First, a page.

Policy Workgroup Final Summary


The policy workgroup of the National Summit on Disability and Distance Education met on May 11-12, 2004 in Washington, DC and identified five areas where future NCDAE activities should be focused. These include:

  1. Development and implementation of model policy and model policy research activities;
  2. Modification of existing distance learning policies to include accessibility components;
  3. Description and possible modification of laws and policies that dictate application of distance education technologies;
  4. Understanding and influencing industry design standards, including issues of copyright, open source, and interoperability; and,
  5. Implementation of public awareness efforts that promote existing resource materials, national partnerships, and content resources for training and technical assistance of government, industry, and education entities.

Some of these issues were treated more in-depth than others. For example, the majority of the discussion on the second day of the summit surrounded Areas One and Two: Model Policy Research, and Modification of Existing Distance Learning Policies. There remains a good body of work to discuss and decide on priority activities to enhance accessibility of electronically-mediated instruction. The five areas listed above are the summarized result of two days’ discussion; other issues were raised and certainly warrant inclusion into the goals, objectives, and activities of the NCDAE. However, as was cautioned by one participant, the NCDAE must focus on a specific set of goals and activities and then not be swayed from those as new opportunities arise. Rather, new opportunities should be incorporated into the existing goals and activities where feasible, or should be held until additional resources become available. With that in mind, participants also provided strong statements for future activities. Their comments regarding the future of NCDAE activities can be grouped into three main statements:

  1. Develop and maintain a strategic focus;
  2. Align and integrate activities with existing groups to ensure that dissemination of the accessibility message is efficient and effective—this may include focused activities on the various education accreditation processes; and,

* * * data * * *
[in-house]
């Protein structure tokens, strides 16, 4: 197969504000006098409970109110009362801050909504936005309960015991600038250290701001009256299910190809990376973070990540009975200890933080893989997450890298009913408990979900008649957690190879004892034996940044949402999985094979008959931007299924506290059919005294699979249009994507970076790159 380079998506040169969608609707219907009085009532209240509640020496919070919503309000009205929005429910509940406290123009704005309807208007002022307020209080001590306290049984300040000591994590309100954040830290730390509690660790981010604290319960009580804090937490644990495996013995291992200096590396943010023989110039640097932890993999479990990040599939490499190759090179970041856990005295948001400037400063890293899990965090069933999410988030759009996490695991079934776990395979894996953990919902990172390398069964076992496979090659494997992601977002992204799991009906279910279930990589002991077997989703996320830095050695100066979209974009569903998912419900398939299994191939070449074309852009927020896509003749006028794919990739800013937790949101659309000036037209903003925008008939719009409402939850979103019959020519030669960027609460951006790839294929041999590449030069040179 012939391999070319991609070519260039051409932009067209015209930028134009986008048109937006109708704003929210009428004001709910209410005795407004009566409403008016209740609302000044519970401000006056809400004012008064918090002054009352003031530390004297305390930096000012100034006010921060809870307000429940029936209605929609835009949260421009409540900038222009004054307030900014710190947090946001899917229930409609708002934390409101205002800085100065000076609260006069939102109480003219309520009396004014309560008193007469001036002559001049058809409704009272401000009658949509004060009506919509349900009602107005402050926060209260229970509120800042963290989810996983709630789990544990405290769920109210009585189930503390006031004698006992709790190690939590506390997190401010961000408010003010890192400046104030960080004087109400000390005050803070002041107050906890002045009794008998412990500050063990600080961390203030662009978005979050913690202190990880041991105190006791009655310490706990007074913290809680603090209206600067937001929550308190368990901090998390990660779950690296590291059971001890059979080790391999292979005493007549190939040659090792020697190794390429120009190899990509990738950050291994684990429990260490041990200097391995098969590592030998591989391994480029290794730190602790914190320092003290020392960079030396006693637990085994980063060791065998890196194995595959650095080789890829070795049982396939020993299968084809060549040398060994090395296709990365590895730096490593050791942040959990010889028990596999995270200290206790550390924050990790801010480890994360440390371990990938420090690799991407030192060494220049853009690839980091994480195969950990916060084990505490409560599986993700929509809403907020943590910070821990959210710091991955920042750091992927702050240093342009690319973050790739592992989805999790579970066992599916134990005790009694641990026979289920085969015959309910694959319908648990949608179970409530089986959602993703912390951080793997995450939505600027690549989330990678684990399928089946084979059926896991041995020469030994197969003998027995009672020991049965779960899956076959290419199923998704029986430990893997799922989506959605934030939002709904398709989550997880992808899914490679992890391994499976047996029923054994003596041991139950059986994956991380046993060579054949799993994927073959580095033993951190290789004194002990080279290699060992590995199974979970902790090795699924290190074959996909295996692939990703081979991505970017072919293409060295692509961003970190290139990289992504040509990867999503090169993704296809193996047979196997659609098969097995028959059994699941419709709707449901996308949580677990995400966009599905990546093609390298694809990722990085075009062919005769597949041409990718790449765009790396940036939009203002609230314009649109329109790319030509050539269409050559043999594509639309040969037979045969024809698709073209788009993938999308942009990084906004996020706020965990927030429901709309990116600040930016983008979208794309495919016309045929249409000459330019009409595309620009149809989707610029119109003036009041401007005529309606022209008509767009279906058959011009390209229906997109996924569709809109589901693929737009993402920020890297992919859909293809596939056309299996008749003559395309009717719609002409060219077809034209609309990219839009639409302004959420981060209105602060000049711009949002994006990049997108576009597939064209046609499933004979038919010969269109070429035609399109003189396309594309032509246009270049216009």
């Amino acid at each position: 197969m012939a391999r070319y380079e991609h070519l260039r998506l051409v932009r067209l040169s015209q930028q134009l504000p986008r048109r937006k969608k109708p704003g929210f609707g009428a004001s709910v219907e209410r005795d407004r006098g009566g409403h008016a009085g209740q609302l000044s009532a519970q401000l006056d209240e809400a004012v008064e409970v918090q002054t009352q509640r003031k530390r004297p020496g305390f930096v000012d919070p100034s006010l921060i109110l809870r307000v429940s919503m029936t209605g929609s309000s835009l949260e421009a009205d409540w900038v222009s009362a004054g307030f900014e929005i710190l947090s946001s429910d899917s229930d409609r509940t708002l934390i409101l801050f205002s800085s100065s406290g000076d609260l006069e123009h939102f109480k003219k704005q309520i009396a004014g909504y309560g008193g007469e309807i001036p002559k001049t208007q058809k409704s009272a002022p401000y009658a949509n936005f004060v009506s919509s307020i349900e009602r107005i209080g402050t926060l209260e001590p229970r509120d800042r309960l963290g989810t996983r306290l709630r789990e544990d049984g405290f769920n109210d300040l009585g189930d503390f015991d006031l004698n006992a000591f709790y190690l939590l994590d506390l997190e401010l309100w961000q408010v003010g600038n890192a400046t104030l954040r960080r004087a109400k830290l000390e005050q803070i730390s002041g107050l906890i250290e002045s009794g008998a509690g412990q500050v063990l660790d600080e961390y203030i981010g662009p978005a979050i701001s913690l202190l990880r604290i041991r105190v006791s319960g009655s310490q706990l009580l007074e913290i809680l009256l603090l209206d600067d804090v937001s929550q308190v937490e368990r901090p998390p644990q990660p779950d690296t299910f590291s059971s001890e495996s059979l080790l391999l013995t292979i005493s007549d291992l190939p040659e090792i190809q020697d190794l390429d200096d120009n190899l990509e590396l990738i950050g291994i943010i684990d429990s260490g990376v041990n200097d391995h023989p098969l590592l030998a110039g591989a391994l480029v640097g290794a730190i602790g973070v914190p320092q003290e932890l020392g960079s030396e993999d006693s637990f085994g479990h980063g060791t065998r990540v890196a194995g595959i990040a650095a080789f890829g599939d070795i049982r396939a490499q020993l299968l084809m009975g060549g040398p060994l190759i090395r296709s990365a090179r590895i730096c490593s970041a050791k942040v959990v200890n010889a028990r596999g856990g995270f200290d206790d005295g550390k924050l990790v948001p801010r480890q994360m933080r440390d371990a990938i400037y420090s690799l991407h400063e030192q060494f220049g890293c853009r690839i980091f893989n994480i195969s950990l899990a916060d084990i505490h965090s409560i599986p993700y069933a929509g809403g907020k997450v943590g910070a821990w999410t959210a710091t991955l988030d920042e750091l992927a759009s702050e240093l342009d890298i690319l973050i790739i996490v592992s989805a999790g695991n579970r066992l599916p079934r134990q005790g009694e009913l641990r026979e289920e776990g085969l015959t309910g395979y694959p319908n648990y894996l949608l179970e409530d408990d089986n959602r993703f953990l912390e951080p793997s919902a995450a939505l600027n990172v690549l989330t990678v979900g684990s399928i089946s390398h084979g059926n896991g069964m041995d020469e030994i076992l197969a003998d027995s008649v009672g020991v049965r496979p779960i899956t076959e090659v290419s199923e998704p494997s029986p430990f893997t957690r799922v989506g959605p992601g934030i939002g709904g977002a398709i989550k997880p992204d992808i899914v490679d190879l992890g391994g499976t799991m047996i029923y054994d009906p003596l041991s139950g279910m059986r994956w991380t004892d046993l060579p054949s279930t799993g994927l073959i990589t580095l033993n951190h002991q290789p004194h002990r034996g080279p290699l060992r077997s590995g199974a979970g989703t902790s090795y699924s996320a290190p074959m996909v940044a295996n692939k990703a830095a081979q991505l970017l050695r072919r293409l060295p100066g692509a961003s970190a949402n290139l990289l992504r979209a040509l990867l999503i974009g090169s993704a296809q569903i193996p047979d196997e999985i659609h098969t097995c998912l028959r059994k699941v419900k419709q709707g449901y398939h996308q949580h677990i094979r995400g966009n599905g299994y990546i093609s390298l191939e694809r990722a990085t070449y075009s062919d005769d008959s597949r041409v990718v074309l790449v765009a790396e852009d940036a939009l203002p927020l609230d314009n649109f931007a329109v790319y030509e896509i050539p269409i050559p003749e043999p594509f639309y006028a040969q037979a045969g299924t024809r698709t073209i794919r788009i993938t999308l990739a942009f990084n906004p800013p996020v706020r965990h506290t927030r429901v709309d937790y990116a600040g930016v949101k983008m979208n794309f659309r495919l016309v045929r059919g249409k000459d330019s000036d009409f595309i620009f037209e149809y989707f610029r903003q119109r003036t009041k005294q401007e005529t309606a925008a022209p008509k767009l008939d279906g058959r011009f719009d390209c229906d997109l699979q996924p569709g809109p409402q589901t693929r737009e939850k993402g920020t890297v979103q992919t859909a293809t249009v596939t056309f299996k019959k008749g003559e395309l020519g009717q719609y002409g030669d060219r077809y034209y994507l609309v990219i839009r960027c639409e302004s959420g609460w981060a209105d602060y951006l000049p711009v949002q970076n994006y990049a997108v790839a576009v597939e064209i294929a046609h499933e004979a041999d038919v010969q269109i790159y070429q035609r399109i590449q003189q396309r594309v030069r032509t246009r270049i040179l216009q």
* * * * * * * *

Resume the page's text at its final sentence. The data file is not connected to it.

3. Ensure that policies and practices promoted by the NCDAE are not only efficient and effective for systems, but that they are equally efficient and effective for individuals.

Five Issues Areas

This section briefly describes the five main issue areas and provides a list of potential activities and strategic partnerships that could be developed to support such activities. Unfortunately, time did not enable summit participants to thoroughly consider the various strategic partnerships and how they might apply to specific activities. To maximize time, participants ended up brainstorming activities and all possible strategic relationships and partnerships that might have some bearing on the desired outcomes. Therefore, this summary includes a simple listing (included in table one) of possible partnerships for activities described by participants. This is a first attempt and should not be considered an exhaustive nor definitive list of partnerships, as these will certainly change and expand over time.

Model Policy and Model Policy Research

Participants indicated that the first activity should be a definition of model policy and components of a model policy. Specifically, this could include a review of existing accessibility policies with an attempt to cull common components and characteristics of those policies that are deemed somewhat visionary and progressive. This process could also include the identification of visionary leaders in this field, many of whom were participants in the NCDAE Summit.

NCDAE was asked to engage in the following activities:

  1. Based on the research described in the paragraph above, collect, promote, and disseminate those accessibility policy components that appear to be accepted as best practice in the field. This process will necessarily result in the redefinition and reclassification of best practices as more and more individuals have an opportunity to consider and possibly implement the accessibility policy components. The definition of "best practice" will necessarily be redefined based on the various experiences and opportunities that arise out of model policy implementation.